As if that wasn’t revealing enough, the Department of Defense is working on transportable nuclear reactors, and some engineers come up with small reactors they call “nuclear batteries. “Among the latter, MIT professor Jacopo Buongiorno Told MIT News: “It’s so small that the whole plant is actually built in a factory and fits in a standard container.
CNNC and ONE overlap on many features they value in mini-reactors: small size, cheaper and faster to build, flexible deployment, and high security. All of this would be desirable in health care, especially for hospitals. But no one (to my knowledge) builds a hospital that can be built in a factory and easily transported. No one is actually proposing to replace full-service hospitals with a network of micro-hospitals.
Last year, in response to the pandemic, CMS launched both the Hospital without walls program and Acute hospital at home program. Both are commendable, but both were more about reducing pressure on hospitals, not reinventing them (and neither are permanent).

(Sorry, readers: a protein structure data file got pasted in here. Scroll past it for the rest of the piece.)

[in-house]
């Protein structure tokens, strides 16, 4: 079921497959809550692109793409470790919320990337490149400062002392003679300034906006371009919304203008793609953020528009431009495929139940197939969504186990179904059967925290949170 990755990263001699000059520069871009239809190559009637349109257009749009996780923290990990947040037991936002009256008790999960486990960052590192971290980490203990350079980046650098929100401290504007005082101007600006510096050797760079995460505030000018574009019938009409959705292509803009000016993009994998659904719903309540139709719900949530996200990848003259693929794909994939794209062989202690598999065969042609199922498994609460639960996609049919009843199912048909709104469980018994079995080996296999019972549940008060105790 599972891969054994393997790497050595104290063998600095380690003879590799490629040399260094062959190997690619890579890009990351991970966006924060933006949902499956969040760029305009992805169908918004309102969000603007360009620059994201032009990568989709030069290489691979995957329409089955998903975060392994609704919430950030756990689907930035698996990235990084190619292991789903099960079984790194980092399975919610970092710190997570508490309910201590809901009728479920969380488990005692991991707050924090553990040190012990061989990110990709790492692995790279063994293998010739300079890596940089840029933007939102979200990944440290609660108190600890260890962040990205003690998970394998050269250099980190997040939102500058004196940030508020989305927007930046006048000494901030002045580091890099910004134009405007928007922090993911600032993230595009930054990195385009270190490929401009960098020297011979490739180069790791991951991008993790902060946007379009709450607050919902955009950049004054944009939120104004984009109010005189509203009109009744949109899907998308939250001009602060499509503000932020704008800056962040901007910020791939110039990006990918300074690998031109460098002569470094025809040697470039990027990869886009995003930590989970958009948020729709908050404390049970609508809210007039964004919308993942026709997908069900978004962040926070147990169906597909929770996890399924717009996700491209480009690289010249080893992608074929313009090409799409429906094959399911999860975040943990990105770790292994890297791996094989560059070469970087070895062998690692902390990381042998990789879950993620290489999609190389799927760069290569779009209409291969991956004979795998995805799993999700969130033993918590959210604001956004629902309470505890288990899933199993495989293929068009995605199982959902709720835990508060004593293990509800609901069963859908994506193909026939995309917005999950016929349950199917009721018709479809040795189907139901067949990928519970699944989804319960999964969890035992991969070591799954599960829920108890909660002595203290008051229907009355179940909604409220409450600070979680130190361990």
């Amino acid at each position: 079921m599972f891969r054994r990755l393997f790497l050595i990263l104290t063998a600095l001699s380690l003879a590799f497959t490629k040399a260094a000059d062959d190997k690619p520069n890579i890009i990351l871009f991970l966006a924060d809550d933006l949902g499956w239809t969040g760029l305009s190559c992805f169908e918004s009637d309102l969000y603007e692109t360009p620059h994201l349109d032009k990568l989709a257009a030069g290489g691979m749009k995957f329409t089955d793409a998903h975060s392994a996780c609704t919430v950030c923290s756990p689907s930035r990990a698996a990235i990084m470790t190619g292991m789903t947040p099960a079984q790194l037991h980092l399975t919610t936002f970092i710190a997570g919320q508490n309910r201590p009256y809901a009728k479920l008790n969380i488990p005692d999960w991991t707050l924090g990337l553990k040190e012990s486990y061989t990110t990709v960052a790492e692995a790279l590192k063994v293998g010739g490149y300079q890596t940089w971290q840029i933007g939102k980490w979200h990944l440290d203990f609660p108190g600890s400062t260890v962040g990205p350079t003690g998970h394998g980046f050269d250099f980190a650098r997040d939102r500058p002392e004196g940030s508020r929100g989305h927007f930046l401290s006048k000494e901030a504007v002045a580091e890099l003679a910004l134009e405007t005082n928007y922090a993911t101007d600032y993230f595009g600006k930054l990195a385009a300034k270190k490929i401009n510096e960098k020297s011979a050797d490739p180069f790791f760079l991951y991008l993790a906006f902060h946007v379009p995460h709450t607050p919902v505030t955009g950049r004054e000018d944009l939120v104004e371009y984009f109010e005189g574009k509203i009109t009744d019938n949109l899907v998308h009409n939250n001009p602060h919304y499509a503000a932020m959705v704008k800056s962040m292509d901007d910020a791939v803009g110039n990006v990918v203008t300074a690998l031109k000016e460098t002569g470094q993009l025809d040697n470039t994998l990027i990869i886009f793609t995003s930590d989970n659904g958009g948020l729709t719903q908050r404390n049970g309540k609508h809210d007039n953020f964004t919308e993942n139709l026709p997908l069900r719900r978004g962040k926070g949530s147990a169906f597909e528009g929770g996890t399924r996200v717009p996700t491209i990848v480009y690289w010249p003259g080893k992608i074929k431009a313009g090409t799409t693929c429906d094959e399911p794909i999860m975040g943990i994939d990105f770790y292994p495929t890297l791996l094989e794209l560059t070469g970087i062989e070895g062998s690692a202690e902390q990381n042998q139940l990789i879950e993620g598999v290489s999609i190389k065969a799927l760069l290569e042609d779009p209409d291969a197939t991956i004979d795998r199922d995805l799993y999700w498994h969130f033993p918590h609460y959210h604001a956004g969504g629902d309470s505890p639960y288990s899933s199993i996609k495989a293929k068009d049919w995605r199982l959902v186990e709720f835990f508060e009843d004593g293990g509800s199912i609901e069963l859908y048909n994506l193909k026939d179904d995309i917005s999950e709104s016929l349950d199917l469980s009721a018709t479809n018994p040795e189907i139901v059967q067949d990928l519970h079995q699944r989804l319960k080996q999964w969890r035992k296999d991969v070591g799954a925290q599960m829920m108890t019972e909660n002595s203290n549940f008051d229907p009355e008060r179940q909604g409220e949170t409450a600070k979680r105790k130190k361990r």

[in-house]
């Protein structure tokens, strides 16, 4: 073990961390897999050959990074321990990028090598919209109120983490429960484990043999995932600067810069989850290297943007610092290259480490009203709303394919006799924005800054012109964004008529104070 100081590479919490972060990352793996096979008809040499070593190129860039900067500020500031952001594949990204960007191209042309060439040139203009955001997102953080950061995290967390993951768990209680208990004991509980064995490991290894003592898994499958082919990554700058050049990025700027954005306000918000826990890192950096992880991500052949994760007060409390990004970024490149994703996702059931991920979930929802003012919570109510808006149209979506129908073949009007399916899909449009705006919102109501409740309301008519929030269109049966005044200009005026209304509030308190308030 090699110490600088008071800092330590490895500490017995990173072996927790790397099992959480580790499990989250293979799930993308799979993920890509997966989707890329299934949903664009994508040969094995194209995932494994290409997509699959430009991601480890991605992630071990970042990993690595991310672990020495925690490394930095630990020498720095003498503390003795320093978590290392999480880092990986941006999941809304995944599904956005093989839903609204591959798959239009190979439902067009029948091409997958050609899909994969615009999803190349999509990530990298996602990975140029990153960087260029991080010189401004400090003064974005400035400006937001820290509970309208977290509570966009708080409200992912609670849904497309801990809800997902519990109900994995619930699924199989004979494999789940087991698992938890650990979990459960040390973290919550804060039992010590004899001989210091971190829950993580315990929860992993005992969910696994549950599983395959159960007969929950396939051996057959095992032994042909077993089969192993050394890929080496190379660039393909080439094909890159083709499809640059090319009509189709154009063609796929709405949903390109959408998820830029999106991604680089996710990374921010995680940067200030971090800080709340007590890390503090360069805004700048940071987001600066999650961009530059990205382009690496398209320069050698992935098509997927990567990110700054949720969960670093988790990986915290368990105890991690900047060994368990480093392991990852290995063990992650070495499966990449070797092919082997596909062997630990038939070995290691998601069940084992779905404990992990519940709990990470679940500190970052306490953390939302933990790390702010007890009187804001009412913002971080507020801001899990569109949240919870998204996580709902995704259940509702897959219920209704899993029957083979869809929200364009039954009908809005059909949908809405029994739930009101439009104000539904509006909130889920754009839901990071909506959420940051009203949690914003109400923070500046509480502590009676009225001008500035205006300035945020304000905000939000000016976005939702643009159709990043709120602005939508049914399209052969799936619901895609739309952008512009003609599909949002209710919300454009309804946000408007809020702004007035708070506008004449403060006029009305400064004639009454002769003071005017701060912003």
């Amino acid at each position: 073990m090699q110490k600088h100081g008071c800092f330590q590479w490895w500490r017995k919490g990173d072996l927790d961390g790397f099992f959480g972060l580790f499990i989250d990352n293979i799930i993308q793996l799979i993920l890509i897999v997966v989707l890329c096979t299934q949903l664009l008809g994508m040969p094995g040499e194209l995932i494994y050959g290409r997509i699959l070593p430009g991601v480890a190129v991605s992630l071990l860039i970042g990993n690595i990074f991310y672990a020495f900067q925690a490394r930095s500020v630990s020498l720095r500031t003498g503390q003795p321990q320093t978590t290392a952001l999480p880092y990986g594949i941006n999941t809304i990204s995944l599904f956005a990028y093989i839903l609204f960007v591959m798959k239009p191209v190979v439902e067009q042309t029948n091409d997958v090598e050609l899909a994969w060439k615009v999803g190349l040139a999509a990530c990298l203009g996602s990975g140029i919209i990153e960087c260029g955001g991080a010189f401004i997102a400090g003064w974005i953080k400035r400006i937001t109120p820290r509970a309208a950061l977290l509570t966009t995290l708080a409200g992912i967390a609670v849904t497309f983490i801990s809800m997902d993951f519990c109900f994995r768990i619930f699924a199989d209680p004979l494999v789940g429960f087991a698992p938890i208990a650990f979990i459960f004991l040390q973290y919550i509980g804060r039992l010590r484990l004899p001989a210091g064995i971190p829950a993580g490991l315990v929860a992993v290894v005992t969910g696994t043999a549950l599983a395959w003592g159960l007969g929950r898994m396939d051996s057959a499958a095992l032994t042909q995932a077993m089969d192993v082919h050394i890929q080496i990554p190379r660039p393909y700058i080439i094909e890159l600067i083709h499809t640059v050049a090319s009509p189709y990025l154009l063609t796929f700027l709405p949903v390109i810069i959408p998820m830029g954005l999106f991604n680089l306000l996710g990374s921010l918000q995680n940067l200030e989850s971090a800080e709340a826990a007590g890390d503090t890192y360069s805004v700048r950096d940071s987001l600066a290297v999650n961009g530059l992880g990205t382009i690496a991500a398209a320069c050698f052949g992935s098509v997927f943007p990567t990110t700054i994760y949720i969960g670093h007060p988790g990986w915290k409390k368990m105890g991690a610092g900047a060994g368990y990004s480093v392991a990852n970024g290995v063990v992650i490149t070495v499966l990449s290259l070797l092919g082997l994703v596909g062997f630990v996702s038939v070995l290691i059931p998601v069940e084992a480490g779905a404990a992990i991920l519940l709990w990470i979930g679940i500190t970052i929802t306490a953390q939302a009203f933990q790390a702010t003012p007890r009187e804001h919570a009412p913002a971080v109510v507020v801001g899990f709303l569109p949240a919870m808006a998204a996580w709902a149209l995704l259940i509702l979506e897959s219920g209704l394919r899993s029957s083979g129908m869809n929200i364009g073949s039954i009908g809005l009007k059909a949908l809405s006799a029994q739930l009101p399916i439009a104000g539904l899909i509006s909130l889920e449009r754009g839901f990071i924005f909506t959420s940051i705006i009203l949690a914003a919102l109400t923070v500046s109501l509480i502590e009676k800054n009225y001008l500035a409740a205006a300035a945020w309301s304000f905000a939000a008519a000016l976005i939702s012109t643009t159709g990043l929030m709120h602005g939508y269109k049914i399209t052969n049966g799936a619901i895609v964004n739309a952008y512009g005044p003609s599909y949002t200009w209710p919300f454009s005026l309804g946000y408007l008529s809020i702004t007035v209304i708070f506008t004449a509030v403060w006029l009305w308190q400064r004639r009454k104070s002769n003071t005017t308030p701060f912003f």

Hospital-at-home programs are already gaining ground, as evidenced by Kaiser Permanente and The Mayo Clinic jointly invest in the Medically Home Group, as well as a many other home hospital care offers. John Halamka, MD, president of Mayo Clinic Platform, says:
We can advance patient well-being by catalyzing innovative, collaborative and knowledge-driven business models to redefine the standard of high acuity care for patients with severe or complex illnesses currently receiving care in hospitals.
If we can replace massive nuclear power plants with micro-reactors that can fit in a suitcase or shipping container, we can do better than micro-hospitals that look like small hospitals. If we can aim to run these reactors without staff on site, we find other ways to reduce staff in micro-hospitals. If micro-reactors can both significantly reduce carbon emissions and Being less expensive than traditional energy sources, micro-hospitals should help reduce health care costs and improve outcomes.
When the nuclear power industry innovates in health care, it is a good sign that health care is well behind.
Kim is a former emarketing executive for a big Blues plan, editor of the late and late Tincture.io, and now a regular contributor to THCB.